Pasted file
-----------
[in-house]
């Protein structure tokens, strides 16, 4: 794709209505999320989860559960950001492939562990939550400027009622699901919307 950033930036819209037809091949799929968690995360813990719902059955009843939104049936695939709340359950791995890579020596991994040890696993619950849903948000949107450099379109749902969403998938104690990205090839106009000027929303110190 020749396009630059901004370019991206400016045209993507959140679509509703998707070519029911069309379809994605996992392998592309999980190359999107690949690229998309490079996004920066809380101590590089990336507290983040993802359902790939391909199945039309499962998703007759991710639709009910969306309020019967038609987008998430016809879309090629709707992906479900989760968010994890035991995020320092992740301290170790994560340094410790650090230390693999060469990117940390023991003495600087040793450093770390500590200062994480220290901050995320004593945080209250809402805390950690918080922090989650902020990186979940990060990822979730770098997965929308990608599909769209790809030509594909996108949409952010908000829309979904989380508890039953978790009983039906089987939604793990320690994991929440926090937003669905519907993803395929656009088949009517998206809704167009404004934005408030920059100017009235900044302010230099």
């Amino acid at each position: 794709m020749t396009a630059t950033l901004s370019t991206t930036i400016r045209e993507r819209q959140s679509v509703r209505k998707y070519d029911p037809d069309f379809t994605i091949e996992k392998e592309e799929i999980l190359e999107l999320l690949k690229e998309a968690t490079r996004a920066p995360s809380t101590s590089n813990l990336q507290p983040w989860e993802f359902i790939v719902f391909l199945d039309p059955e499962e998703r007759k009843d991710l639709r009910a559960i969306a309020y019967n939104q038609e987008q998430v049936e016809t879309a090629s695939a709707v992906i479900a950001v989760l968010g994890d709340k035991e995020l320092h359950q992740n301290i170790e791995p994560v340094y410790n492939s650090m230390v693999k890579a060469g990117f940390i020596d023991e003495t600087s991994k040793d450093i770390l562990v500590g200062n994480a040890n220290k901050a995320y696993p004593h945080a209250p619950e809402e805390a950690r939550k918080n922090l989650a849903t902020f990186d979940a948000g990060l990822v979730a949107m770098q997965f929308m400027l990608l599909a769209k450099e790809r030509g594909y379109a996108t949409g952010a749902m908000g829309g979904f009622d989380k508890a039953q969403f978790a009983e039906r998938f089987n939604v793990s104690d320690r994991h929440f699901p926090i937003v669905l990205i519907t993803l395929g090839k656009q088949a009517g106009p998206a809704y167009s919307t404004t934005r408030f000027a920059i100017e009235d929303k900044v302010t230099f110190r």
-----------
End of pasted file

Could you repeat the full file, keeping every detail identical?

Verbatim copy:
[in-house]
């Protein structure tokens, strides 16, 4: 794709209505999320989860559960950001492939562990939550400027009622699901919307 950033930036819209037809091949799929968690995360813990719902059955009843939104049936695939709340359950791995890579020596991994040890696993619950849903948000949107450099379109749902969403998938104690990205090839106009000027929303110190 020749396009630059901004370019991206400016045209993507959140679509509703998707070519029911069309379809994605996992392998592309999980190359999107690949690229998309490079996004920066809380101590590089990336507290983040993802359902790939391909199945039309499962998703007759991710639709009910969306309020019967038609987008998430016809879309090629709707992906479900989760968010994890035991995020320092992740301290170790994560340094410790650090230390693999060469990117940390023991003495600087040793450093770390500590200062994480220290901050995320004593945080209250809402805390950690918080922090989650902020990186979940990060990822979730770098997965929308990608599909769209790809030509594909996108949409952010908000829309979904989380508890039953978790009983039906089987939604793990320690994991929440926090937003669905519907993803395929656009088949009517998206809704167009404004934005408030920059100017009235900044302010230099």
């Amino acid at each position: 794709m020749t396009a630059t950033l901004s370019t991206t930036i400016r045209e993507r819209q959140s679509v509703r209505k998707y070519d029911p037809d069309f379809t994605i091949e996992k392998e592309e799929i999980l190359e999107l999320l690949k690229e998309a968690t490079r996004a920066p995360s809380t101590s590089n813990l990336q507290p983040w989860e993802f359902i790939v719902f391909l199945d039309p059955e499962e998703r007759k009843d991710l639709r009910a559960i969306a309020y019967n939104q038609e987008q998430v049936e016809t879309a090629s695939a709707v992906i479900a950001v989760l968010g994890d709340k035991e995020l320092h359950q992740n301290i170790e791995p994560v340094y410790n492939s650090m230390v693999k890579a060469g990117f940390i020596d023991e003495t600087s991994k040793d450093i770390l562990v500590g200062n994480a040890n220290k901050a995320y696993p004593h945080a209250p619950e809402e805390a950690r939550k918080n922090l989650a849903t902020f990186d979940a948000g990060l990822v979730a949107m770098q997965f929308m400027l990608l599909a769209k450099e790809r030509g594909y379109a996108t949409g952010a749902m908000g829309g979904f009622d989380k508890a039953q969403f978790a009983e039906r998938f089987n939604v793990s104690d320690r994991h929440f699901p926090i937003v669905l990205i519907t993803l395929g090839k656009q088949a009517g106009p998206a809704y167009s919307t404004t934005r408030f000027a920059i100017e009235d929303k900044v302010t230099f110190r």